A Florida family is coming to terms with the tragic reality of losing their baby boy after he got trapped inside a front load washing machine.
The tragedy has prompted local Florida police to remind parents just how dangerous their laundry rooms can be.
According to police, the three-year-old (whose name has not been released) was playing with his sibling in the laundry room of their Orlando home. Allegedly, the little boy locked himself inside the drum and was unable to get out. Police believe the child died due to lack of oxygen. It is unclear just how long the child was stuck inside.
Firefighters reportedly performed CPR on the boy and took him to a nearby hospital where he was pronounced dead.
Tragedy Treated as Accidental Death
Orlando Police Department public information officer, Cory Burkarth explained that they are currently investigating this tragic death as an accidental death.
He also issued a plea to all parents:
We also ask that parents speak with their children and teach them that washers, dryers and other appliances are not toys and should not be played with. This message also applies to adults/friends/family members who may have children visit their house, babysitters, etc.”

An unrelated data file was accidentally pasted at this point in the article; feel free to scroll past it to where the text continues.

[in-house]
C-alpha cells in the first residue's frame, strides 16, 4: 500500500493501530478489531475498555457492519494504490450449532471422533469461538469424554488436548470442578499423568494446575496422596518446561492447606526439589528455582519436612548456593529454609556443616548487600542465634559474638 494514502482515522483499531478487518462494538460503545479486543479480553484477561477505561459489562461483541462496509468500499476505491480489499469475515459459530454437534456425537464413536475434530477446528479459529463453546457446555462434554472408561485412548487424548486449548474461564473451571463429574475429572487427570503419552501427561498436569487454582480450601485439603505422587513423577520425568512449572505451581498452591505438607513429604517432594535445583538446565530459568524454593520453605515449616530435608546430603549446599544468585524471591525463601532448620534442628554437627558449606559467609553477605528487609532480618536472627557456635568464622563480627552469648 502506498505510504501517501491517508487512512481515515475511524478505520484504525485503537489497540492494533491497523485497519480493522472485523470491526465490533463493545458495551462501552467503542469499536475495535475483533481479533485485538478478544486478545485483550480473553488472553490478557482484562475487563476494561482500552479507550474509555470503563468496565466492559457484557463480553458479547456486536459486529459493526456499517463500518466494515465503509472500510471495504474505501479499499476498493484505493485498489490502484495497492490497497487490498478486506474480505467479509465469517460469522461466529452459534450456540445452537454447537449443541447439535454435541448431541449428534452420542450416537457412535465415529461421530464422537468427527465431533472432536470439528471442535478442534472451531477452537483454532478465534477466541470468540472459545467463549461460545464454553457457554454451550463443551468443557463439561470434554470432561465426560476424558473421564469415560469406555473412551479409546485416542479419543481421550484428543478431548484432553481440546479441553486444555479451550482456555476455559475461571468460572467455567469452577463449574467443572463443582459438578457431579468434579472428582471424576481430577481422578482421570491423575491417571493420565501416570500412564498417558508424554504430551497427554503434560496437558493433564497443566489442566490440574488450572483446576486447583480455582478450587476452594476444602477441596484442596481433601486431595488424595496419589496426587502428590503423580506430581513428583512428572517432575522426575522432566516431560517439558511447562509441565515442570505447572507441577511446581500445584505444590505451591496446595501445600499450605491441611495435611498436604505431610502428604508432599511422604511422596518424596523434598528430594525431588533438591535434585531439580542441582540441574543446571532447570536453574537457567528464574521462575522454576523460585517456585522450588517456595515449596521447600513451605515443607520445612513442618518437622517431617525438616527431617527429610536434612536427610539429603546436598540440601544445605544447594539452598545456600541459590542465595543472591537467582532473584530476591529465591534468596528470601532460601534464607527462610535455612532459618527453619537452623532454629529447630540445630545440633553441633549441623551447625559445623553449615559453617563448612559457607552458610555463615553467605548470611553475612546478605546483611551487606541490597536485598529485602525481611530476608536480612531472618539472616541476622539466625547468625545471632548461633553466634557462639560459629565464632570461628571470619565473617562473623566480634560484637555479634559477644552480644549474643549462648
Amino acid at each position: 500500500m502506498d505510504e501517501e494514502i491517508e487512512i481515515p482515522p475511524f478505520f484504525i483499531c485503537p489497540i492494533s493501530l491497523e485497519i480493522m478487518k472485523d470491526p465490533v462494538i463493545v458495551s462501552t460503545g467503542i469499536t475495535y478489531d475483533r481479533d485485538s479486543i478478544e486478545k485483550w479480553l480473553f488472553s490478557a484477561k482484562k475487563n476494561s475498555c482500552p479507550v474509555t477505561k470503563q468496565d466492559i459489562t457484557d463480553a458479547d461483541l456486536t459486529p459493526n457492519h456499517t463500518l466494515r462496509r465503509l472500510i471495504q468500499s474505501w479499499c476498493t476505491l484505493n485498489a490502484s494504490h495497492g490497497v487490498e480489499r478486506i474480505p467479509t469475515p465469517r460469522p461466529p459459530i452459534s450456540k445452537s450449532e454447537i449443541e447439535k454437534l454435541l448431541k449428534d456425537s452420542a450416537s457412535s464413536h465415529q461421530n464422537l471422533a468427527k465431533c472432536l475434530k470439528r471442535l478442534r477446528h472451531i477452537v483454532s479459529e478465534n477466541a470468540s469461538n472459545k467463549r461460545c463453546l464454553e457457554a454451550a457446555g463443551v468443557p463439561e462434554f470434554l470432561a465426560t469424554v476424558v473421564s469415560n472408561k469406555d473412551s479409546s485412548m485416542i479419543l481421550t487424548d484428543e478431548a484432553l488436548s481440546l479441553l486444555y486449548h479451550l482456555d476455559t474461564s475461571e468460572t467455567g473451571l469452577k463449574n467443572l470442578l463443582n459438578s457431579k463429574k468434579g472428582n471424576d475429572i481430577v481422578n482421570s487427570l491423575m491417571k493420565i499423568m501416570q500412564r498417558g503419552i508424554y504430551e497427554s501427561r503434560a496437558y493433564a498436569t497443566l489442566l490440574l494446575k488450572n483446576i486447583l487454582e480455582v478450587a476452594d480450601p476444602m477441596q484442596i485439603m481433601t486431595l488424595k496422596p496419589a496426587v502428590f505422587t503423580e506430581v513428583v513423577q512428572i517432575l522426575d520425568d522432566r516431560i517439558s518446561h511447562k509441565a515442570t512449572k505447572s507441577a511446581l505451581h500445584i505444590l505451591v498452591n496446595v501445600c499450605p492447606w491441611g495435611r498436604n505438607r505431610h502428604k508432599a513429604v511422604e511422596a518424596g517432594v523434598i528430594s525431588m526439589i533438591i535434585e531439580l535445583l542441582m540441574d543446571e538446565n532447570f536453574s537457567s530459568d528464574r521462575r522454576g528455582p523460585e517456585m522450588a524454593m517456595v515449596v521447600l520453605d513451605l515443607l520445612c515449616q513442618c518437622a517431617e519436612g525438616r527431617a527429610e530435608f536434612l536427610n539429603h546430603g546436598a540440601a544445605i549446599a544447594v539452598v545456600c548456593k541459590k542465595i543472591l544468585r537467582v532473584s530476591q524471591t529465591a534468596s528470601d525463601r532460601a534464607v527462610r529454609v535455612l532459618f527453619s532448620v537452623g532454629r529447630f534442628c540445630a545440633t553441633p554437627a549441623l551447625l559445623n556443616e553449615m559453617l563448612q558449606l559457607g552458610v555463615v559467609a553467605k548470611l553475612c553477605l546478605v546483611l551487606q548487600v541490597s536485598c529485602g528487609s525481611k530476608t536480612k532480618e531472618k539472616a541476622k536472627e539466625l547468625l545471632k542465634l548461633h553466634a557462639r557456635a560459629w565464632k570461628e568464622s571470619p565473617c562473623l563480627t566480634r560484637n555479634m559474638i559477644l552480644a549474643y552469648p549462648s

Third Washing Machine Related Death in Five Years
This isn’t the first time a child has died after crawling into a front loader. According to the Consumer Product Safety Commission, this is the third washing machine-related death among children five and under since 2014.
The agency also estimates that since 2014, there have been about 3,000 emergency-room-treated washer-associated injuries among children five and under. Most of the cases were related to falls. Just last year we shared a story of a little girl who got trapped in a washing machine as it turned on.
Front Loader Washing Machine Safety Tips
Children are curious. It’s their natural instinct to explore. In a child’s eyes, a front load washing machine is a perfect cubby/space ship/time machine. It’s up to us parents to explain to them that this is not the case.
According to Consumer Reports, there are a few things parents can do to ensure this type of tragedy never happens in their homes:
Lock the door to your laundry room. Ensure your children understand that the laundry room is not a play area.
Keep the washer door shut. This not only keeps curious children out but also helps prevent mould.
Use the washer’s lock-out feature. Check your manual to find out how to do this with your model.
Use a childproof safety lock. This adds another level of prevention. Use one for your dryer too.
Shut off the water. When your washer is not in use, turn off the water valve that feeds it. Most front-loading washers will stop running and show an error code if the water is off.
Store laundry powder safely. Keep laundry pods and powders hidden out of sight from young children.
We’re often reminded of the safety dangers surrounding stovetops, ovens and swimming pools. But the laundry room can also be incredibly dangerous for unsupervised children. This little boy’s recent death is a stark reminder of this.
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